Bigmouth – a project of bassist Chris Lightcap – apparently is inspired by stretched-out, two-toned, tail-finned, white-wall-tired cars of the mid-'50s, in reference to the cover art on Deluxe. The music is ultra-modern from a compositional standpoint, only hinting at neo-bop while pushing the creative improvised harmonic envelope. Lightcap's expertise on the bass is second to none, as he pushes and prods his way through these original works with an absolutely stellar band of drummer Gerald Cleaver, electric keyboardist Craig Taborn, tenor saxophonists Tony Malaby and Chris Cheek, and on three tracks alto saxophonist Andrew D'Angelo. While some allusions to the vintage autos are reflected in the titles, Lightcap's vision is of the future, a heady mix of heart and soul embedded in this refreshing new music.
In the summer of 2016 I lived in Ibiza. I played 50 sunsets on the Spanish island and across the Mediterranean in Italy. When the season was over, reflecting on this busy time, I decided that my favourite place wasn’t so much one physical place, it was more a feeling that occurred at a certain time of day. My favourite place was anywhere, just before sunset, especially if there was a clear view of the sun setting into the sea.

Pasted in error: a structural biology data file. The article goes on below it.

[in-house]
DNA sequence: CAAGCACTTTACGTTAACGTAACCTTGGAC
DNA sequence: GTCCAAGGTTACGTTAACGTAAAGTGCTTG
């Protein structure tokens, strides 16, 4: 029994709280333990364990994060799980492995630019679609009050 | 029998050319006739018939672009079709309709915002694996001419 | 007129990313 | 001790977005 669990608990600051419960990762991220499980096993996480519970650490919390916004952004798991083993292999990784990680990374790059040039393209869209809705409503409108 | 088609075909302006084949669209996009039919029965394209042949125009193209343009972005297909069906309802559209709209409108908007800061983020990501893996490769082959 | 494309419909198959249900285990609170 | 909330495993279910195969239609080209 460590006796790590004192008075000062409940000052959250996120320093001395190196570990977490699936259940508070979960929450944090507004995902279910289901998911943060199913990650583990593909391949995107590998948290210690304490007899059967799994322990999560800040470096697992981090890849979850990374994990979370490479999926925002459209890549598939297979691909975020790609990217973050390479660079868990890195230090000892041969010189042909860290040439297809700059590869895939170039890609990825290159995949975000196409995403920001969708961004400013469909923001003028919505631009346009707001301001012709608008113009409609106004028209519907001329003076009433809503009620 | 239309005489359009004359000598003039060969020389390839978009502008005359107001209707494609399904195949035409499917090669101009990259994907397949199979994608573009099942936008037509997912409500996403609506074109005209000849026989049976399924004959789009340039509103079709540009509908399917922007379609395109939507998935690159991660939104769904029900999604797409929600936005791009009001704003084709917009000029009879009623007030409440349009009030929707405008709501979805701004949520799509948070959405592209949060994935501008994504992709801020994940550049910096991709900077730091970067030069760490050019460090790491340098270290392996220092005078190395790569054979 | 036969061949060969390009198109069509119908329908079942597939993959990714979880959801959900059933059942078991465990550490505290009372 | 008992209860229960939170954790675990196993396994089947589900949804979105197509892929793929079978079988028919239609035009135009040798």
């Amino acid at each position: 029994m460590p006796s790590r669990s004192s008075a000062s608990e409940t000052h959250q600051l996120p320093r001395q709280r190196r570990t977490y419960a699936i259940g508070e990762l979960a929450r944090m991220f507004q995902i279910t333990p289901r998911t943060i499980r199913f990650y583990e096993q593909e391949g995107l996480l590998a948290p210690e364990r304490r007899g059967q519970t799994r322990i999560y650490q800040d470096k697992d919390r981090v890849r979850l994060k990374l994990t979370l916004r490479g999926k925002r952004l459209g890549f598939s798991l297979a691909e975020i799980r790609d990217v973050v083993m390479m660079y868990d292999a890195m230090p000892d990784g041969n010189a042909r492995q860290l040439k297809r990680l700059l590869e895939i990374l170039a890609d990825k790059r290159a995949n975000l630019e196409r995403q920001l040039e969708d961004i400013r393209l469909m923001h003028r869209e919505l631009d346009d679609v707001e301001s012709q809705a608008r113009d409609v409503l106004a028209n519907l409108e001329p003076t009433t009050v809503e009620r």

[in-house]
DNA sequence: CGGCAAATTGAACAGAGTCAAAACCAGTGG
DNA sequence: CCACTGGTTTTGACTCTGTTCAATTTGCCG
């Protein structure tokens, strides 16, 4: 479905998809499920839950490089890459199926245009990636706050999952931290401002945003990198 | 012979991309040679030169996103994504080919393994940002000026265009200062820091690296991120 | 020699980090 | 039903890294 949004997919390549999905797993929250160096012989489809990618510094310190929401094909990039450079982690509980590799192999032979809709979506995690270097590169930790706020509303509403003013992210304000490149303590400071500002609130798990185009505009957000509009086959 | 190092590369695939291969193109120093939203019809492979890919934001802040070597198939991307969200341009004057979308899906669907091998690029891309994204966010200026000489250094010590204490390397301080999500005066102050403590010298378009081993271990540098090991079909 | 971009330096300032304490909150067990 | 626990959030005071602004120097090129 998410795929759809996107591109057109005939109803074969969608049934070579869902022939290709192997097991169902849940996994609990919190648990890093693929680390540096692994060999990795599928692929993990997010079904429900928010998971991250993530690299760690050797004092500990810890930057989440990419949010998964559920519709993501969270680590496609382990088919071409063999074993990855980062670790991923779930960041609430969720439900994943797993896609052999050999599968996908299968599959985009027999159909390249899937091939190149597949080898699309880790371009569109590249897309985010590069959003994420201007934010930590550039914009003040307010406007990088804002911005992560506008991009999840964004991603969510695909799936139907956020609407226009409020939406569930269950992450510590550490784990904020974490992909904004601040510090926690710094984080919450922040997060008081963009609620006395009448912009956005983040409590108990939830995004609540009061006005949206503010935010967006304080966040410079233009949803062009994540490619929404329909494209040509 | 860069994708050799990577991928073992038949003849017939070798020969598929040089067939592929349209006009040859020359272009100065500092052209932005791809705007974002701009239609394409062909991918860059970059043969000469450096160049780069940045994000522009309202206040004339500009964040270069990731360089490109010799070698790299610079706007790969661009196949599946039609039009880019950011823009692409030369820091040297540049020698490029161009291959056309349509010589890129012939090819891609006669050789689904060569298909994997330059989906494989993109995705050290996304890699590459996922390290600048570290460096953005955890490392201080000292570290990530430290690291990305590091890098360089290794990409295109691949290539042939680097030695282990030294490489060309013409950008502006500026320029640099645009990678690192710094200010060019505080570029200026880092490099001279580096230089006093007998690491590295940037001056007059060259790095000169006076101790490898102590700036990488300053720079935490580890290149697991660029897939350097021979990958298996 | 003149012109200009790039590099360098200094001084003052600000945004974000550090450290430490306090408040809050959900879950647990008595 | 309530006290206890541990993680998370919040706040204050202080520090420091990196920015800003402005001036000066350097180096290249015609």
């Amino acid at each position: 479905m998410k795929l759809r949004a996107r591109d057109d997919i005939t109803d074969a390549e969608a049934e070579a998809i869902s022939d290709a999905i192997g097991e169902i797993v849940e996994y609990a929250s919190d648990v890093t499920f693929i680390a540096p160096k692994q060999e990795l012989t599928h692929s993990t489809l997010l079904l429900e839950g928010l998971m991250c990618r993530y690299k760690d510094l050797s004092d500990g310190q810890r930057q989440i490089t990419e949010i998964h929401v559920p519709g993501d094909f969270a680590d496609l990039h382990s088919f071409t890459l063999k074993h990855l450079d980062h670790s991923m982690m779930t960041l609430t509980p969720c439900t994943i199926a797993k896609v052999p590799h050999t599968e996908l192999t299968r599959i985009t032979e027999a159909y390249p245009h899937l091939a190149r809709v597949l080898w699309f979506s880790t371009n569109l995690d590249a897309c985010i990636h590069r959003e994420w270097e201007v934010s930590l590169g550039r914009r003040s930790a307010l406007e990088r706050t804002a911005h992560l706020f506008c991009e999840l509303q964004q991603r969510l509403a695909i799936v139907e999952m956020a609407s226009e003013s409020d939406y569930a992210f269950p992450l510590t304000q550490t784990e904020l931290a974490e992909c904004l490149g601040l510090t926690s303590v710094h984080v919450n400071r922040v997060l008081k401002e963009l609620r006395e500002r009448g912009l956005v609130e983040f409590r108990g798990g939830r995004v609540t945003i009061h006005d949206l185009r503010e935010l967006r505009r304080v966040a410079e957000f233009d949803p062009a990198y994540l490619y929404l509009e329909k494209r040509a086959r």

Producer Chris Bangs cranks out ten jazzy dazzlers, contributing musically on bass and drums and co-writing eight of the ten songs, with many featuring the delightful vocals of Camelle Hinds, who is simply entrancing on "State of Mind" and "Always Be the One." The title track is a delicacy for the ears, an intricate movement arranged with diamond-cutter precision. Living up to his name, "Way Over There," "Watuzi Strut," and "Guiding Light" are bangers from a banging, slick, contemporary jazz CD.
Known for his solo hits in the 1980s as well as his hits with the band Smokie in the '70s, Chris Norman is a British soft rock singer with an international following whose career spans several decades. Breathe Me In is the solo album by Chris Norman, released in 2001.
Into the Light contains Chris de Burgh's highest-charting single with the ballroom elegance of "Lady in Red," peaking at number three in 1987 and remaining on the Billboard charts for 14 weeks. This song, with its sweeping romantic tempo and classy feel, is reminiscent of Eric Clapton's "Wonderful Tonight" as de Burgh's sincere flattery for his lover is exquisitely sung. Even his voice seems more pronounced, as it resonates and then lowers into a softer tone. Besides the hit single, much of the album remains lush and mellow in the style of de Burgh's usual ballads. On songs like "Last Night" and "Spirit of Man," his seriousness and honesty break through to showcase his passion for his work…